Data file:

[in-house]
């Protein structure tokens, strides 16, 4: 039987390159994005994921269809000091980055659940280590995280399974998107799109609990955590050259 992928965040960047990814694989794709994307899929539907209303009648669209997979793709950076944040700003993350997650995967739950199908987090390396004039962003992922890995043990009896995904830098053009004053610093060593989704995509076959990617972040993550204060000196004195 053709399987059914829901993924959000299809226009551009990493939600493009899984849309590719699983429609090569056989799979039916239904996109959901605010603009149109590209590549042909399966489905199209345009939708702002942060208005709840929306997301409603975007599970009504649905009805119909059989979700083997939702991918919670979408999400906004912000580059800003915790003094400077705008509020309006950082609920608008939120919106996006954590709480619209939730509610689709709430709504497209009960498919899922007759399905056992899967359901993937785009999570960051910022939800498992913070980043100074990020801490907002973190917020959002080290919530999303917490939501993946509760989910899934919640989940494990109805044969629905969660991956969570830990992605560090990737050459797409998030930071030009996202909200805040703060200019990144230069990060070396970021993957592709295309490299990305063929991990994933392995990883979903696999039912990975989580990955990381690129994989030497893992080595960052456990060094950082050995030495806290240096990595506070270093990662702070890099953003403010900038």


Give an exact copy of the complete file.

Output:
[in-house]
């Protein structure tokens, strides 16, 4: 039987390159994005994921269809000091980055659940280590995280399974998107799109609990955590050259 992928965040960047990814694989794709994307899929539907209303009648669209997979793709950076944040700003993350997650995967739950199908987090390396004039962003992922890995043990009896995904830098053009004053610093060593989704995509076959990617972040993550204060000196004195 053709399987059914829901993924959000299809226009551009990493939600493009899984849309590719699983429609090569056989799979039916239904996109959901605010603009149109590209590549042909399966489905199209345009939708702002942060208005709840929306997301409603975007599970009504649905009805119909059989979700083997939702991918919670979408999400906004912000580059800003915790003094400077705008509020309006950082609920608008939120919106996006954590709480619209939730509610689709709430709504497209009960498919899922007759399905056992899967359901993937785009999570960051910022939800498992913070980043100074990020801490907002973190917020959002080290919530999303917490939501993946509760989910899934919640989940494990109805044969629905969660991956969570830990992605560090990737050459797409998030930071030009996202909200805040703060200019990144230069990060070396970021993957592709295309490299990305063929991990994933392995990883979903696999039912990975989580990955990381690129994989030497893992080595960052456990060094950082050995030495806290240096990595506070270093990662702070890099953003403010900038």